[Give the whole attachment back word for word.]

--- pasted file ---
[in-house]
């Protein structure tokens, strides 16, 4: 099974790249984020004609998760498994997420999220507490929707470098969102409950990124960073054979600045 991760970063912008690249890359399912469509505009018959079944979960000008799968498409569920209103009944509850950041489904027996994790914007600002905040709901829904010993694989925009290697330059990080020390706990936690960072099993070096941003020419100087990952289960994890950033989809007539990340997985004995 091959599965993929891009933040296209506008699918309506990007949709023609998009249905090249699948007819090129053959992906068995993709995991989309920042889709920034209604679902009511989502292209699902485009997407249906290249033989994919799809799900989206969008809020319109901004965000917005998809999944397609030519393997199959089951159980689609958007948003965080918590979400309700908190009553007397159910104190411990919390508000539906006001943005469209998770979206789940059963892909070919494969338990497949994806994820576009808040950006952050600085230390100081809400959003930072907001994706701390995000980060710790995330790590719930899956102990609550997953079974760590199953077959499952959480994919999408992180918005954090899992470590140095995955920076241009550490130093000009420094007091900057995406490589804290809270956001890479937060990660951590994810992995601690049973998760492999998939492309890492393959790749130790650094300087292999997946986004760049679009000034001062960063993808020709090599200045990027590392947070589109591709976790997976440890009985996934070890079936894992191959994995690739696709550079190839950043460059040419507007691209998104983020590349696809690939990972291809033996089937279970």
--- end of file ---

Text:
[in-house]
């Protein structure tokens, strides 16, 4: 099974790249984020004609998760498994997420999220507490929707470098969102409950990124960073054979600045 991760970063912008690249890359399912469509505009018959079944979960000008799968498409569920209103009944509850950041489904027996994790914007600002905040709901829904010993694989925009290697330059990080020390706990936690960072099993070096941003020419100087990952289960994890950033989809007539990340997985004995 091959599965993929891009933040296209506008699918309506990007949709023609998009249905090249699948007819090129053959992906068995993709995991989309920042889709920034209604679902009511989502292209699902485009997407249906290249033989994919799809799900989206969008809020319109901004965000917005998809999944397609030519393997199959089951159980689609958007948003965080918590979400309700908190009553007397159910104190411990919390508000539906006001943005469209998770979206789940059963892909070919494969338990497949994806994820576009808040950006952050600085230390100081809400959003930072907001994706701390995000980060710790995330790590719930899956102990609550997953079974760590199953077959499952959480994919999408992180918005954090899992470590140095995955920076241009550490130093000009420094007091900057995406490589804290809270956001890479937060990660951590994810992995601690049973998760492999998939492309890492393959790749130790650094300087292999997946986004760049679009000034001062960063993808020709090599200045990027590392947070589109591709976790997976440890009985996934070890079936894992191959994995690739696709550079190839950043460059040419507007691209998104983020590349696809690939990972291809033996089937279970």